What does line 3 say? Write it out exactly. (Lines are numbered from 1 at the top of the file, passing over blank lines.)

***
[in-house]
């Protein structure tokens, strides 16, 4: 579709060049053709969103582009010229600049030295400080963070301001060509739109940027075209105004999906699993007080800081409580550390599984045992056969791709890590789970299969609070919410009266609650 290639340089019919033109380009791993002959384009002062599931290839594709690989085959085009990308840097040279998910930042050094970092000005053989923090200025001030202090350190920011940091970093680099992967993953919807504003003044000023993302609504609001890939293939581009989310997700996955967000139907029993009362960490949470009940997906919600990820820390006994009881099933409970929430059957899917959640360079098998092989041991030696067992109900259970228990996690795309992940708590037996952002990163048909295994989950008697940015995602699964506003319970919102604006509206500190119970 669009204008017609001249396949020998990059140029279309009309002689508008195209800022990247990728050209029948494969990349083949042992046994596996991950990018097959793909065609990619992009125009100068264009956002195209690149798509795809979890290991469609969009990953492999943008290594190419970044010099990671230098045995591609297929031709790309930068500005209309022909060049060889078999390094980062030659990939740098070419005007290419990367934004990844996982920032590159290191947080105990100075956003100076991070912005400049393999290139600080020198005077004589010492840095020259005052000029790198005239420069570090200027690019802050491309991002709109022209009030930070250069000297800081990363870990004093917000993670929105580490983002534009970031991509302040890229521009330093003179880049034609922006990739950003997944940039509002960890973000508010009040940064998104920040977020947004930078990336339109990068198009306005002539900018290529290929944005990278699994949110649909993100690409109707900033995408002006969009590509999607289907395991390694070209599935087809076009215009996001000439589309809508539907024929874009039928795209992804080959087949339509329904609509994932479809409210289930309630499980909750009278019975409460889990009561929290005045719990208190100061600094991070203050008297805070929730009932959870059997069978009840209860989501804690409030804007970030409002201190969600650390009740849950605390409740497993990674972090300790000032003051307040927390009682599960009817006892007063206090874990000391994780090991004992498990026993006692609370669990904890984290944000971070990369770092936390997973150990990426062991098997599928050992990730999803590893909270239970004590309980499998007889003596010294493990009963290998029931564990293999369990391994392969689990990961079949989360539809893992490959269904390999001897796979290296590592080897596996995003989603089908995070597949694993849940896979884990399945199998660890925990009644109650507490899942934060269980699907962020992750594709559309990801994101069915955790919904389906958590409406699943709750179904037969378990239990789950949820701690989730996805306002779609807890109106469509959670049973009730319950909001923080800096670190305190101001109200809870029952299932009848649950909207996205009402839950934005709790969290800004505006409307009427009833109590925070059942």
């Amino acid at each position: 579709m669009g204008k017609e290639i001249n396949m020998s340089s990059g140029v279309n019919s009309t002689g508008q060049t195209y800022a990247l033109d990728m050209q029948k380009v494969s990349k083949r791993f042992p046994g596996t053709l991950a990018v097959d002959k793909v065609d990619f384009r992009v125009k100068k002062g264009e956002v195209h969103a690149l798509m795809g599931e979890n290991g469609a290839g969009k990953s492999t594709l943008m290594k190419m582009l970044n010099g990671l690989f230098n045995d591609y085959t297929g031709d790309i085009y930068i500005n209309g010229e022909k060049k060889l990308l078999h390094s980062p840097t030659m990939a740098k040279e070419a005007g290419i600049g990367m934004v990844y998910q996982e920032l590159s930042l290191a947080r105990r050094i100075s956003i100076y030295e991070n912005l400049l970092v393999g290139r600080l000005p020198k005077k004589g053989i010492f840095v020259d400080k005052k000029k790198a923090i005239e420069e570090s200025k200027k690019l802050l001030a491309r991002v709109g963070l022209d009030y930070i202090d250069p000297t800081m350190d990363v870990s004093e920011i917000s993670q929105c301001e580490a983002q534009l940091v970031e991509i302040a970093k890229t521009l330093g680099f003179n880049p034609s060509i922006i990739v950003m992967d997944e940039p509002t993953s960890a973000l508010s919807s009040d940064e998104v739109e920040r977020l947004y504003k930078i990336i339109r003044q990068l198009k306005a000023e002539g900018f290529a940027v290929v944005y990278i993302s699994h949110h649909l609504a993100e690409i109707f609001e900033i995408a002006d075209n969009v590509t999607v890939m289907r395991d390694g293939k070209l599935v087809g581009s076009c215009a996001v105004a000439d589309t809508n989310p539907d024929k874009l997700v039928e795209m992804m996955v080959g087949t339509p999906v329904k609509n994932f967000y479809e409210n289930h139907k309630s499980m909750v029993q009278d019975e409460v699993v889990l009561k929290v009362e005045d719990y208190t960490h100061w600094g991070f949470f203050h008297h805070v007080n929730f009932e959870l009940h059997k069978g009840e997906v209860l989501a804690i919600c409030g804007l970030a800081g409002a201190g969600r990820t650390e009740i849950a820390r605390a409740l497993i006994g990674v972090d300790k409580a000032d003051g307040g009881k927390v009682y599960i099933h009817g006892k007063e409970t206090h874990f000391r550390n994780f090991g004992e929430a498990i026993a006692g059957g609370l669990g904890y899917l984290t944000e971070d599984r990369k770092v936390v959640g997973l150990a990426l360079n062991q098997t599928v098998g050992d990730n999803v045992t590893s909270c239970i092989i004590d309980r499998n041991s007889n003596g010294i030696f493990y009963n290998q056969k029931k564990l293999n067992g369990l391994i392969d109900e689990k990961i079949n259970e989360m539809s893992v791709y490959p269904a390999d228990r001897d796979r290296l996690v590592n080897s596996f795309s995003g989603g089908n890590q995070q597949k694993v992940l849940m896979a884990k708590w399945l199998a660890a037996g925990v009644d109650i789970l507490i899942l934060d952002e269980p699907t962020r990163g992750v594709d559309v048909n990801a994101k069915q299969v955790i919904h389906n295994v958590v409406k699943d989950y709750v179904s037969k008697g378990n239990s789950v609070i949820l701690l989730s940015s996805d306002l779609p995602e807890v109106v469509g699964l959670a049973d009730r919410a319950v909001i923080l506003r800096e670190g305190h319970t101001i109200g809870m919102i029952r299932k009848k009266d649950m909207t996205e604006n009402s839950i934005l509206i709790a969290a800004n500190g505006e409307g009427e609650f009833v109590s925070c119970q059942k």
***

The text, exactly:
């Amino acid at each position: 579709m669009g204008k017609e290639i001249n396949m020998s340089s990059g140029v279309n019919s009309t002689g508008q060049t195209y800022a990247l033109d990728m050209q029948k380009v494969s990349k083949r791993f042992p046994g596996t053709l991950a990018v097959d002959k793909v065609d990619f384009r992009v125009k100068k002062g264009e956002v195209h969103a690149l798509m795809g599931e979890n290991g469609a290839g969009k990953s492999t594709l943008m290594k190419m582009l970044n010099g990671l690989f230098n045995d591609y085959t297929g031709d790309i085009y930068i500005n209309g010229e022909k060049k060889l990308l078999h390094s980062p840097t030659m990939a740098k040279e070419a005007g290419i600049g990367m934004v990844y998910q996982e920032l590159s930042l290191a947080r105990r050094i100075s956003i100076y030295e991070n912005l400049l970092v393999g290139r600080l000005p020198k005077k004589g053989i010492f840095v020259d400080k005052k000029k790198a923090i005239e420069e570090s200025k200027k690019l802050l001030a491309r991002v709109g963070l022209d009030y930070i202090d250069p000297t800081m350190d990363v870990s004093e920011i917000s993670q929105c301001e580490a983002q534009l940091v970031e991509i302040a970093k890229t521009l330093g680099f003179n880049p034609s060509i922006i990739v950003m992967d997944e940039p509002t993953s960890a973000l508010s919807s009040d940064e998104v739109e920040r977020l947004y504003k930078i990336i339109r003044q990068l198009k306005a000023e002539g900018f290529a940027v290929v944005y990278i993302s699994h949110h649909l609504a993100e690409i109707f609001e900033i995408a002006d075209n969009v590509t999607v890939m289907r395991d390694g293939k070209l599935v087809g581009s076009c215009a996001v105004a000439d589309t809508n989310p539907d024929k874009l997700v039928e795209m992804m996955v080959g087949t339509p999906v329904k609509n994932f967000y479809e409210n289930h139907k309630s499980m909750v029993q009278d019975e409460v699993v889990l009561k929290v009362e005045d719990y208190t960490h100061w600094g991070f949470f203050h008297h805070v007080n929730f009932e959870l009940h059997k069978g009840e997906v209860l989501a804690i919600c409030g804007l970030a800081g409002a201190g969600r990820t650390e009740i849950a820390r605390a409740l497993i006994g990674v972090d300790k409580a000032d003051g307040g009881k927390v009682y599960i099933h009817g006892k007063e409970t206090h874990f000391r550390n994780f090991g004992e929430a498990i026993a006692g059957g609370l669990g904890y899917l984290t944000e971070d599984r990369k770092v936390v959640g997973l150990a990426l360079n062991q098997t599928v098998g050992d990730n999803v045992t590893s909270c239970i092989i004590d309980r499998n041991s007889n003596g010294i030696f493990y009963n290998q056969k029931k564990l293999n067992g369990l391994i392969d109900e689990k990961i079949n259970e989360m539809s893992v791709y490959p269904a390999d228990r001897d796979r290296l996690v590592n080897s596996f795309s995003g989603g089908n890590q995070q597949k694993v992940l849940m896979a884990k708590w399945l199998a660890a037996g925990v009644d109650i789970l507490i899942l934060d952002e269980p699907t962020r990163g992750v594709d559309v048909n990801a994101k069915q299969v955790i919904h389906n295994v958590v409406k699943d989950y709750v179904s037969k008697g378990n239990s789950v609070i949820l701690l989730s940015s996805d306002l779609p995602e807890v109106v469509g699964l959670a049973d009730r919410a319950v909001i923080l506003r800096e670190g305190h319970t101001i109200g809870m919102i029952r299932k009848k009266d649950m909207t996205e604006n009402s839950i934005l509206i709790a969290a800004n500190g505006e409307g009427e609650f009833v109590s925070c119970q059942k």